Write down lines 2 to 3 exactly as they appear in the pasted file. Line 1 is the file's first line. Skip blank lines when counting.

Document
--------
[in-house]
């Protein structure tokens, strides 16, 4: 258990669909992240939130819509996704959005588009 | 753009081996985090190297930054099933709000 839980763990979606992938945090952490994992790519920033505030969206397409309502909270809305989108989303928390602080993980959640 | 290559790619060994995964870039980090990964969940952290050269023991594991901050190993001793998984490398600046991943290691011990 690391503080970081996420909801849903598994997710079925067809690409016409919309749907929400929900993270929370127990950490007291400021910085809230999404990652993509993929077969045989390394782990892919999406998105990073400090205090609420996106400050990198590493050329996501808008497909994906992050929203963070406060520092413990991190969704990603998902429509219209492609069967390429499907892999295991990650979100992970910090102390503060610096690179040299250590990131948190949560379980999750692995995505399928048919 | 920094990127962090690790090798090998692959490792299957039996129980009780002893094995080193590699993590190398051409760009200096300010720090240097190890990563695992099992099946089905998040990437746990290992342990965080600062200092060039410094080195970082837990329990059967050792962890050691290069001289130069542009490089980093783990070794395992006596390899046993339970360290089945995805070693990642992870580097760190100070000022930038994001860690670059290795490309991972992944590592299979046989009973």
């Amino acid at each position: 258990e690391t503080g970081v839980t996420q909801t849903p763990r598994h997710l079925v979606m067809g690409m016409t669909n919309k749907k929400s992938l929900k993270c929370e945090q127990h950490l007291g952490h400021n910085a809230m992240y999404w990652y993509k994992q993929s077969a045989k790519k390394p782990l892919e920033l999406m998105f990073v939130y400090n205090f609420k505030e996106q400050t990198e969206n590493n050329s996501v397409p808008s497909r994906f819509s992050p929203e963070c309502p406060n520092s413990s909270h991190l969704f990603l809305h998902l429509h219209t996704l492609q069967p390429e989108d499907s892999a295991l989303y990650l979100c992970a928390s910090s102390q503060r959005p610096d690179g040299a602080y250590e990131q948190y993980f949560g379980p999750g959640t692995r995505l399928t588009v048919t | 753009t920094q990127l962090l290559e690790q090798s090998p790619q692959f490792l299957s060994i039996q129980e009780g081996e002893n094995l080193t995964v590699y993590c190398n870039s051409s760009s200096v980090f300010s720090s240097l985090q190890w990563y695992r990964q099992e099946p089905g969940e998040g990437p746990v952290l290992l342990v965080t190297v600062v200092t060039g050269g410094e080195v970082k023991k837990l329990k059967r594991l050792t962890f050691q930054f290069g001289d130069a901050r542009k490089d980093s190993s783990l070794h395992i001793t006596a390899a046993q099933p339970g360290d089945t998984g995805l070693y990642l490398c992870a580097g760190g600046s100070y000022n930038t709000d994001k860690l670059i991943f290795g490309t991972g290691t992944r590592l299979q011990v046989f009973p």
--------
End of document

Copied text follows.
């Protein structure tokens, strides 16, 4: 258990669909992240939130819509996704959005588009 | 753009081996985090190297930054099933709000 839980763990979606992938945090952490994992790519920033505030969206397409309502909270809305989108989303928390602080993980959640 | 290559790619060994995964870039980090990964969940952290050269023991594991901050190993001793998984490398600046991943290691011990 690391503080970081996420909801849903598994997710079925067809690409016409919309749907929400929900993270929370127990950490007291400021910085809230999404990652993509993929077969045989390394782990892919999406998105990073400090205090609420996106400050990198590493050329996501808008497909994906992050929203963070406060520092413990991190969704990603998902429509219209492609069967390429499907892999295991990650979100992970910090102390503060610096690179040299250590990131948190949560379980999750692995995505399928048919 | 920094990127962090690790090798090998692959490792299957039996129980009780002893094995080193590699993590190398051409760009200096300010720090240097190890990563695992099992099946089905998040990437746990290992342990965080600062200092060039410094080195970082837990329990059967050792962890050691290069001289130069542009490089980093783990070794395992006596390899046993339970360290089945995805070693990642992870580097760190100070000022930038994001860690670059290795490309991972992944590592299979046989009973």
């Amino acid at each position: 258990e690391t503080g970081v839980t996420q909801t849903p763990r598994h997710l079925v979606m067809g690409m016409t669909n919309k749907k929400s992938l929900k993270c929370e945090q127990h950490l007291g952490h400021n910085a809230m992240y999404w990652y993509k994992q993929s077969a045989k790519k390394p782990l892919e920033l999406m998105f990073v939130y400090n205090f609420k505030e996106q400050t990198e969206n590493n050329s996501v397409p808008s497909r994906f819509s992050p929203e963070c309502p406060n520092s413990s909270h991190l969704f990603l809305h998902l429509h219209t996704l492609q069967p390429e989108d499907s892999a295991l989303y990650l979100c992970a928390s910090s102390q503060r959005p610096d690179g040299a602080y250590e990131q948190y993980f949560g379980p999750g959640t692995r995505l399928t588009v048919t | 753009t920094q990127l962090l290559e690790q090798s090998p790619q692959f490792l299957s060994i039996q129980e009780g081996e002893n094995l080193t995964v590699y993590c190398n870039s051409s760009s200096v980090f300010s720090s240097l985090q190890w990563y695992r990964q099992e099946p089905g969940e998040g990437p746990v952290l290992l342990v965080t190297v600062v200092t060039g050269g410094e080195v970082k023991k837990l329990k059967r594991l050792t962890f050691q930054f290069g001289d130069a901050r542009k490089d980093s190993s783990l070794h395992i001793t006596a390899a046993q099933p339970g360290d089945t998984g995805l070693y990642l490398c992870a580097g760190g600046s100070y000022n930038t709000d994001k860690l670059i991943f290795g490309t991972g290691t992944r590592l299979q011990v046989f009973p």